“Something doesn’t add up”: The Webb Telescope Identified Premature Supermassive Back Holes

These objects could shed light on how supermassive black holes evolve — and where they came from in the first place.

Deep space image showing numerous stars and galaxies with a highlighted section focusing on a specif...

A team of astronomers recently discovered that little red dots in the distant universe were actually baby quasars, the precursors to the supermassive black holes at the center of galaxies like our Milky Way. Astrophysicist Jorryt Matthee, of Austria’s Institute of Science and Technology, and his colleagues published their work in The Astrophysical Journal.

The small orange-red objects with the six refraction spikes are small, early galaxies with actively-feeding supermassive black holes, about 13 billion light years away.

Matthee at al. 2024

Connecting the Dots

Matthee and his colleagues used the James Webb Space Telescope (JWST) to peer deep into a tiny slice of the sky. In older images from the Hubble Space Telescope, the faint red dots in the cosmic distance (13 billion light years away) had looked like very ancient, but otherwise ordinary, galaxies. However, JWST’s instruments picked up something else: specific wavelengths of light associated with hot, fast-moving hydrogen.

“These spectra tell us that we are looking at a very small gas cloud that moves extremely rapidly and orbits something very massive, like a supermassive black hole,” says Matthee in a recent statement.

The supermassive black holes in these “little red dot” galaxies are small: about 10 to 100 million times more massive than our Sun, which is tiny for a supermassive black hole. And if Matthee is right, they’re still young.

“My intuition says these are fairly young systems of maximally a few hundred million years old that are rapidly evolving (at least, on "astronomical timescales" of millions of years),” Matthee tells Inverse. To be sure about that, he and his colleagues will need to measure the ages of the stars around the black holes. Meanwhile, these “little red dots” look like small, early versions of the type of supermassive black holes that Matthee calls “problematic quasars.” (A quasar is an actively-feeding supermassive black hole at the center of a galaxy.)

Sometimes Space is Problematic

Matthee’s problematic quasars are problematic because they’re too big to exist where and when they exist: between 11 and 12 billion light years away, when the universe was just a couple of billion years old. If supermassive black holes formed the way astrophysicists have long assumed — starting with a giant star collapsing into a black hole, then growing larger as it pulls in more material — then black holes that are billions of times more massive than our Sun shouldn’t have existed 11 billion years ago. Black holes that started as 30 times our Sun’s mass shouldn’t have had time to grow so large in less than a couple of billion years.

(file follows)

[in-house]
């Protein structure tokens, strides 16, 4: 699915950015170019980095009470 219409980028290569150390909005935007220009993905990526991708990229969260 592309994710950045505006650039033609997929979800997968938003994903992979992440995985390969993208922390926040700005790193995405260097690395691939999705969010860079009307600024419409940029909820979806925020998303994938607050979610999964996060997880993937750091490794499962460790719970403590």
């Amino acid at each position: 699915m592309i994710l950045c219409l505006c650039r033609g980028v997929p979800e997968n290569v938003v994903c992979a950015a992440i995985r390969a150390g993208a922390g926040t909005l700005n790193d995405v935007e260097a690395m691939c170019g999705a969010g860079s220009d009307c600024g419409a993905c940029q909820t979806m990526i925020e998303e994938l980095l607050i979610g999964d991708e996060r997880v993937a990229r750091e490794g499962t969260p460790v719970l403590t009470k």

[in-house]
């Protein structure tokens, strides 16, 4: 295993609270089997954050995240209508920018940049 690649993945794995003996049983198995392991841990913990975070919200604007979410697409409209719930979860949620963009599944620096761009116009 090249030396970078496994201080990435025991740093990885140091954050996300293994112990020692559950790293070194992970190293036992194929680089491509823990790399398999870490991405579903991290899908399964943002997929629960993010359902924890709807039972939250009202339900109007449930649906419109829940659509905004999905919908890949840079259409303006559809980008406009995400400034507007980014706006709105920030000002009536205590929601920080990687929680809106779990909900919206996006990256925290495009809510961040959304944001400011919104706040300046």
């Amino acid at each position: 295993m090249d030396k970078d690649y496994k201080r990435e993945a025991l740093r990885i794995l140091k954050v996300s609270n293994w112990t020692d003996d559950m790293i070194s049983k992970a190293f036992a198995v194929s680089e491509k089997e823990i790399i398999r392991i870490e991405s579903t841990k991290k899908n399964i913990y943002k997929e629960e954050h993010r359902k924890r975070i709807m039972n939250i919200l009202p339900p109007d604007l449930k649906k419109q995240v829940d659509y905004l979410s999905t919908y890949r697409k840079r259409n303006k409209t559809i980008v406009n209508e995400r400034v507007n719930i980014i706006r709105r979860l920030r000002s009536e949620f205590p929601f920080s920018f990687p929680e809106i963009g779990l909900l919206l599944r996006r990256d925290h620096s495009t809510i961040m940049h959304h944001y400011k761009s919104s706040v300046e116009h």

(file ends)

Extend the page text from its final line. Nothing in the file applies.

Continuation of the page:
“It’s like looking at a 5-year-old child that is 2 meters tall,” says Matthee. “Something doesn’t add up.”

And yet there they are. Earlier this year, a team of astronomers announced that they had spotted a supermassive black hole about the same mass as the behemoth at the center of the Milky Way – dating to 13.4 billion years ago.

So either black holes grow faster than the laws of physics suggest they do, or they started as something more massive than an ordinary collapsed star. One possibility is that the “seeds” of supermassive black holes were already thousands of times our Sun’s mass, spawned by enormous clouds of gas collapsing under their gravity.

Much of what JWST has revealed about the early universe seems to support the idea that supermassive black holes formed from more massive “seeds,” not ordinary collapsed stars, but there’s not enough evidence yet to settle the debate.

“In my view, we currently can not yet discriminate between these scenarios,” Matthee tells Inverse.

What’s Next?

To do that, astrophysicists will need more data. Matthee and his team want to measure the conditions in which these early black holes formed: the mass of the stars in their host galaxies, the amount of heavy elements in the galaxy’s ingredients list, and whether there’s galactic wind. They’re also curious about whether these precociously-large supermassive black holes tend to form in galaxy clusters or less-populated cosmic neighborhoods.

Over the next couple of years, Matthee and his team have booked more time on JWST, which they’ll use to search for more “little red dots” even farther away — and farther back in time.

“We want to extend the population of ‘baby quasars’ that we know of,” says Matthee. “By finding new ones even earlier in time, we should witness them closer to their birth, meaning we can learn more about their formation conditions. The same may be learned by finding even lower mass supermassive black holes, with masses ~100,000-1,000,000 times the Sun, and characterizing the properties of the galaxies they formed in.”

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